There are few things more challenging and uncomfortable than sitting at the bedside of a dying person and attempting to offer some sense of comfort and calm. What do you say to someone who is about to leave this world? How do you reassure him about where he is going or try to convince her that everything is going to be alright? What do you respond when they say, “I am scared and frightened,” or, “I am not ready for this”?
We are very fortunate that Jewish tradition provides a script and a structure to help us guide someone as he is about to embark on this extraordinary journey. In the last few weeks alone, I have found myself at three bedsides reciting viduy, the deathbed confession, with individuals who, soon after, left this world. In some cases, the terminally ill patient was not conscious or awake and I simply read it on his behalf. In other circumstances, the viduy was read at the end of a heartfelt, meaningful, and powerful conversation.
Viduy provides the opportunity to get our spiritual affairs in order. I have never sat at a bedside and heard anyone regret not working longer hours or give her family instructions about physical or material endeavors. However, almost every bedside I have sat beside did include a conversation about the topic of regrets and how to make sure we don’t have any when it is time to say goodbye.
The text of viduy deals with our relationship with the Almighty and expresses our sincere apology and regret if or when we have failed Him in our lives. Viduy lets us pass from this world to the next feeling whole in our relationship with our Creator.
But just as important is the unscripted part of viduy in which we reach out to anyone with whom we may have a rift and seek reconciliation and healing. Viduy provides an opportunity to both ask for forgiveness, as well as grant it, so that we can conitnue on our journey without being weighed down by spiritual baggage.
As I reflected on the bedside viduy experiences I have had of late, I can’t help but think of my own mortality and the importance of not having regrets. Hearing about “what could have been” or “what didn’t have to be” is a stark reminder that we need not wait until our deathbed to get our affairs in order. There is no better time to heal, reconcile, and repair damaged relationships than the present.
Consider the following contrasting stories from this week. One headline I read says, Decades-Old Family Rift Ends with a Phone Call–American Relatives No Longer Know Why a Prewar Dispute Divided Siblings Across Continents and Decades. It is incredible to think that generations in a family didn’t speak to each other, and nobody can even remember why. If the subject of the dispute wasn’t even worth remembering, was it really worth dividing a family for generations?
In contrast, you have likely heard the tragic story of a young Chassidic couple, Nachman and Raizy Glauber, who were killed in a hit-and-run accident on Sunday in New York. Raizy was six months pregnant with their first son, who died Monday, a day after he was delivered.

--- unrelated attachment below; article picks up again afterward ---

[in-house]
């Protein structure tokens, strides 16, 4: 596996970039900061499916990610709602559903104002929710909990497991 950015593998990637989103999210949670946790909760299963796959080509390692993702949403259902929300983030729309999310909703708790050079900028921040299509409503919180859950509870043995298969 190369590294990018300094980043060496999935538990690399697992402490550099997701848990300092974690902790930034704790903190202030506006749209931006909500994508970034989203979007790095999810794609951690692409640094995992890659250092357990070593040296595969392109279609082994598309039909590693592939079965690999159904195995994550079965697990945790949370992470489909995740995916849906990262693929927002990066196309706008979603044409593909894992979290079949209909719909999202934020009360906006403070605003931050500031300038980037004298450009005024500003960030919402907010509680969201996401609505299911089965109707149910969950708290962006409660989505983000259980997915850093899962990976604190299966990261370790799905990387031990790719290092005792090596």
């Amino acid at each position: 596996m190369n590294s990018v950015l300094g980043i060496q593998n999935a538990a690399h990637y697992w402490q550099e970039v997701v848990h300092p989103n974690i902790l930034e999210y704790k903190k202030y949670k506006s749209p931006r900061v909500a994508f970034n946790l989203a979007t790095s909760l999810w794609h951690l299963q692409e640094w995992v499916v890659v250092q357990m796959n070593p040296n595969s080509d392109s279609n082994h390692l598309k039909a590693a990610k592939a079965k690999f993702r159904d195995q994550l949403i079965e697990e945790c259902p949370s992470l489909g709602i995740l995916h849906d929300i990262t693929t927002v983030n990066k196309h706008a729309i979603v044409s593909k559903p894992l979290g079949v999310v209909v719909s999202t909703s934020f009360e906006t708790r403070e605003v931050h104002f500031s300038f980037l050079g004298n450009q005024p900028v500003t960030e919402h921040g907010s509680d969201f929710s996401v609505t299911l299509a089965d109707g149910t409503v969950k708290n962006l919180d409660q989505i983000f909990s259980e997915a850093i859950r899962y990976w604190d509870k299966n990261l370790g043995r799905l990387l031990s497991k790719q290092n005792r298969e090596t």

Later this week, a letter emerged that Nachman had written to his parents on his wedding day to express his gratitude for all that they had done to bring him to that day. Here is the letter translated from Yiddish:
To my dear parents:
In these imminent joyous and highly spiritual moments of my life, when I’m heading to my chupa [marriage] to begin my own family, I feel a sting in my heart that I’m already leaving your warm home.
I feel an obligation to thank you for everything you did for me since I was a small child. You did not spare time, energy and money, whether it was when I needed a private tutor to learn or an eye doctor or general encouragement. Also, later on, you helped me to succeed in my Torah studies, you sent me to yeshiva to learn your values, religious and worldly, until I reached to this current lucky moment.
Even though I’m leaving your home (actually I’m not leaving, I’m bringing in an additional family member) I want to tell you that all the education and values you taught me I’ll – with G-d’s help — take along with me in my new home, and continue to plant the same education in my home and kids that G-d will grant me.
But since kids do not grasp what parents are, and how much they do for them, and only when he matures and – with G-d’s help — have their own kids, they could realize it. And unfortunately I may have caused you a lot of pain; I am asking you to please forgive me.
I’m asking you, I’m dependent on your prayers, pray for me and my bride, and I will pray for you.
I pray to G-d that Daddy and Mommy should see lots of pride and delight from me and my special bride, until the final redemption of the Messiah.
From your son who admires and thanks you and will always love you.
One family inherited a decades-old fight while another was reminded of a precious letter filled with love, communicated during the prime of their son’s life, simply because he wanted them to know how he felt.
Let’s not wait until it is too late. You don’t need to be saying viduy on your deathbed to repair relationships, communicate with those you love, or get your spiritual affairs in order. Take a lesson from Nachman Glauber and do it today.
Don’t wait until it’s too late to make your medical wishes known. The Orthodox Union, through agreement with the New York Legal Assistance Group (NYLAG), has arranged for you to register your Halachic Healthcare Proxy/“Living Will” directive FREE of charge with the U.S. Living Will Registry©.
Rabbi Efrem Goldberg is the Senior Rabbi of the Boca Raton Synagogue (BRS) in Boca Raton, Florida. He serves as Co-Chair of the Orthodox Rabbinical Board’s Va’ad Ha’Kashrus, as Director of the Rabbinical Council of America’s South Florida Regional Beis Din for Conversion, and as Posek of the Boca Raton Mikvah.